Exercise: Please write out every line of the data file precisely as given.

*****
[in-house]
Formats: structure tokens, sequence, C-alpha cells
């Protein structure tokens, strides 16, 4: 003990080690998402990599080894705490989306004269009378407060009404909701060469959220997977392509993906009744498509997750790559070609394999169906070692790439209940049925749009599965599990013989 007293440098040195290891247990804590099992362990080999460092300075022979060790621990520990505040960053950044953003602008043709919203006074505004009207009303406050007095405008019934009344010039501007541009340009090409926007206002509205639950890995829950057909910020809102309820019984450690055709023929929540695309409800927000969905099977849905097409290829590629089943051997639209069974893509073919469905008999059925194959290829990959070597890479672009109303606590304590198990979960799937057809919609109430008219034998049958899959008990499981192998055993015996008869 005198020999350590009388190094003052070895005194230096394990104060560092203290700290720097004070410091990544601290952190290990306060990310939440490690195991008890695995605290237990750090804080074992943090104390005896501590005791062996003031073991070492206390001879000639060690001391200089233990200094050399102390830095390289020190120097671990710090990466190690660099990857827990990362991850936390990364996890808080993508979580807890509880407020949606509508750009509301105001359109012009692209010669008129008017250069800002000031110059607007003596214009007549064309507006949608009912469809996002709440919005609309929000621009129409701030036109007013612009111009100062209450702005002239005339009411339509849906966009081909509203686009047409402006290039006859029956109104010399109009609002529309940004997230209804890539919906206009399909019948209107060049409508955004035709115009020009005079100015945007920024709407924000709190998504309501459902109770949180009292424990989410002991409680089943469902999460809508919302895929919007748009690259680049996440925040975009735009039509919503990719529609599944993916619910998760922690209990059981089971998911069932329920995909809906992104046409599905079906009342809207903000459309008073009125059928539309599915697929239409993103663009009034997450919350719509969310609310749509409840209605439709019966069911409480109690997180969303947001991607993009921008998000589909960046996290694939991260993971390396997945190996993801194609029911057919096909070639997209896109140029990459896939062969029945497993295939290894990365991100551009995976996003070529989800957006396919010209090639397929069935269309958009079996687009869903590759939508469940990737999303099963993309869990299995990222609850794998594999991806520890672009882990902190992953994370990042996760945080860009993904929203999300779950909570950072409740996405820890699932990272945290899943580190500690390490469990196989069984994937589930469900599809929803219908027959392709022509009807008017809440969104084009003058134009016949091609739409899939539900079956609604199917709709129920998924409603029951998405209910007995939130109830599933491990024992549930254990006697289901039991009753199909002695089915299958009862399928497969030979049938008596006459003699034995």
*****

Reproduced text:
[in-house]
Formats: structure tokens, sequence, C-alpha cells
């Protein structure tokens, strides 16, 4: 003990080690998402990599080894705490989306004269009378407060009404909701060469959220997977392509993906009744498509997750790559070609394999169906070692790439209940049925749009599965599990013989 007293440098040195290891247990804590099992362990080999460092300075022979060790621990520990505040960053950044953003602008043709919203006074505004009207009303406050007095405008019934009344010039501007541009340009090409926007206002509205639950890995829950057909910020809102309820019984450690055709023929929540695309409800927000969905099977849905097409290829590629089943051997639209069974893509073919469905008999059925194959290829990959070597890479672009109303606590304590198990979960799937057809919609109430008219034998049958899959008990499981192998055993015996008869 005198020999350590009388190094003052070895005194230096394990104060560092203290700290720097004070410091990544601290952190290990306060990310939440490690195991008890695995605290237990750090804080074992943090104390005896501590005791062996003031073991070492206390001879000639060690001391200089233990200094050399102390830095390289020190120097671990710090990466190690660099990857827990990362991850936390990364996890808080993508979580807890509880407020949606509508750009509301105001359109012009692209010669008129008017250069800002000031110059607007003596214009007549064309507006949608009912469809996002709440919005609309929000621009129409701030036109007013612009111009100062209450702005002239005339009411339509849906966009081909509203686009047409402006290039006859029956109104010399109009609002529309940004997230209804890539919906206009399909019948209107060049409508955004035709115009020009005079100015945007920024709407924000709190998504309501459902109770949180009292424990989410002991409680089943469902999460809508919302895929919007748009690259680049996440925040975009735009039509919503990719529609599944993916619910998760922690209990059981089971998911069932329920995909809906992104046409599905079906009342809207903000459309008073009125059928539309599915697929239409993103663009009034997450919350719509969310609310749509409840209605439709019966069911409480109690997180969303947001991607993009921008998000589909960046996290694939991260993971390396997945190996993801194609029911057919096909070639997209896109140029990459896939062969029945497993295939290894990365991100551009995976996003070529989800957006396919010209090639397929069935269309958009079996687009869903590759939508469940990737999303099963993309869990299995990222609850794998594999991806520890672009882990902190992953994370990042996760945080860009993904929203999300779950909570950072409740996405820890699932990272945290899943580190500690390490469990196989069984994937589930469900599809929803219908027959392709022509009807008017809440969104084009003058134009016949091609739409899939539900079956609604199917709709129920998924409603029951998405209910007995939130109830599933491990024992549930254990006697289901039991009753199909002695089915299958009862399928497969030979049938008596006459003699034995």